Presentation on theme: "Three Events that changed history forever R. Davis Humanities Dept."— Presentation transcript:
Three Events that changed history forever R. Davis Humanities Dept
Some background s The Crusades (while failing to free the Holy Land from the Jews and Muslims, they usher Europe into the developing world) 1200s Europe is dominated by the Church. Gothic era; building Dante’s Divine Comedy (fatalistic resignation) People know little of outside world. Rise of the Middle Class; merchants are making lots of money in the textile industry. New farming techniques; more food. Population explosion
3 Then one man changed it all…
4 Genghis Khan Reigns
5 Mongolia sits atop China.
7 All he wanted was a simple life. Cities (and power) were not his initial aim. So he removed them.
The Yassa: One law for all people: A man’s word was his bond: “What can be said of a man who promises by morning and breaks it by evening?” Safety throughout all his lands. A rich bride wearing some of her trousseau.
10 By 1227 (just 20 years later) Genghis controlled more land than any conqueror in history. He used (invented?) the pony express. ( miles/day) He is the only person to have measured his conquests in degrees of latitude and longitude. Alexander the Great, Julius Caesar and Napoleon all fall short of Genghis. He reaches the edge of Europe; universal panic. He destroys Islam; without Genghis you and I would be speaking Arabic, not something Latin-based. His grandson, Kubilai will reign from China until Marco Polo will meet him.
Marco Polo will stay in China almost 20 years. When he returns to Italy no one will believe him.
12 Marco forever changed Europe. He brought back two things...
14 Then it got cold…
15 About 1300 things turned cold; glaciers advanced.
a global temp drop of about 3-4°F. (Some say 6-14°) From about 1300 to 1980 the world was colder than today (fewer sunspots) and life changed forever. (Yes, global warming is true, but all that means is that we’re finally back to where things were in the 1200’s, -- and you and I had nothing to do with it.)
Life changed... The next six centuries were colder than we are today (fewer sunspots than what we have today). In the 1600’s, fewer than 10 spots/year vs. today’s typical 40,000/year.
Average yearly temperatures: Montana42 Idaho44 Utah48 Kentucky55 Georgia63 London59 Rome61 But can a few degrees make that much difference?
Crucial times 2-3 weeks Farming - How much can I get done in one day? What if I now have fewer days? 2-3 weeks Winter Plow/PlantHarvestGrow Less food left a weakened population...
Famine became a constant. (the Great Famine ) Cannibalism/eating dogs, cats, rats, even pigeon poop, was common.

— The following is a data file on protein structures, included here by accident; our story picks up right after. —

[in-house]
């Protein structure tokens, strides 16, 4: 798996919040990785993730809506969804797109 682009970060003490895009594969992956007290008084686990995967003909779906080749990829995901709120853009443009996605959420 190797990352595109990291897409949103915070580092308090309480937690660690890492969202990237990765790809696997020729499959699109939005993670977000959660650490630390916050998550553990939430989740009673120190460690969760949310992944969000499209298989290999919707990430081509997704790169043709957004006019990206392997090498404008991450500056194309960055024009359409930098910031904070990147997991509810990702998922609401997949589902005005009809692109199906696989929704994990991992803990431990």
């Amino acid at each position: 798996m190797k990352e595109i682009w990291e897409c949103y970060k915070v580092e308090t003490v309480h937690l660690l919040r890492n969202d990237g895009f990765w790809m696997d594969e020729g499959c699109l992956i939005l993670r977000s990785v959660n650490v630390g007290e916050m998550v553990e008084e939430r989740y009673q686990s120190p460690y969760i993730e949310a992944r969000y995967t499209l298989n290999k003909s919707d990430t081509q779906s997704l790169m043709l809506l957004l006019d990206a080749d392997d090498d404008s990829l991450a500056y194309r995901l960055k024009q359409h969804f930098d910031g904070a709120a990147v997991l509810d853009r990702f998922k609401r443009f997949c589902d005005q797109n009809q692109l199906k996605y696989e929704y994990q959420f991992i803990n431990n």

22 The third blow…
The Black Death, or Bubonic Plague 1347
24 It arrived from the East, from China, where it had already killed 25 million. In three years, 1/3 of Europe will be dead. Mongols laying siege to a city.
No one knew the cause. It was believed to be from bad air.
Avignon (Papacy ) lost 11,000 in just 6 weeks. Other large cities fared no better. Too many to bury, they were tossed in the river. Thousands of small villages simply ceased to exist.
27 “Bring out your dead” was all too true.
“buboe” means “lump”; it was a swelling in the neck, armpit or groin – where your lymph glands are located. The lump is caused by a massive staff infection – from a flea bite.
Three types: Bubonic – needed enough time to form buboes Spread by touching open sores, caring for sick. Usually dead in 4-5 days, but some lived. Pneumonic – most infectious; spread by coughing Dead in 1-2 days; always fatal. Septicemic– most rapid; from flea bite blood would be swarming with bacilli in just a few hours; died in a few hours; always fatal.
30 Today: we still have plague; it’s endemic. but we also have good staphylococcus medicines – penicillin, amoxicillin, zithromax, etc. Modern plagues: Don’t forget that after Columbus the Western Hemisphere was similarly decimated by European diseases like smallpox (Cortez - killed 1/3 of Mexico in just a few months)
Long term effects of these three – Half the world begins anew. Christianity, not Islam, will now dominate. Latin language, not Arabic, takes over. (but we keep their mathematics and Greek knowledge.) Weather will stay cold until 1900’s Wearing fur will become fashionable, especially 1600s More sunspots (today) will finally take us back to “normal” temperatures of the 1100’s Fear of “bad air,” believed to be the cause of the plague, will cause people to cover themselves in a layer of dirt. (Not to be removed until WW I and new, gentle soap.)
32 By 1450, with the population at half what it was just a hundred years earlier, the people decided to toss the old, fatalistic outlook of religion. Was the Church true? The new science was disproving many religious “truths” (geocentric vs. heliocentric). This new age was the Renaissance, a rebirth of the time when Man, not God, would be “the measure of all things.” This age gave us some of the greatest achievements in history.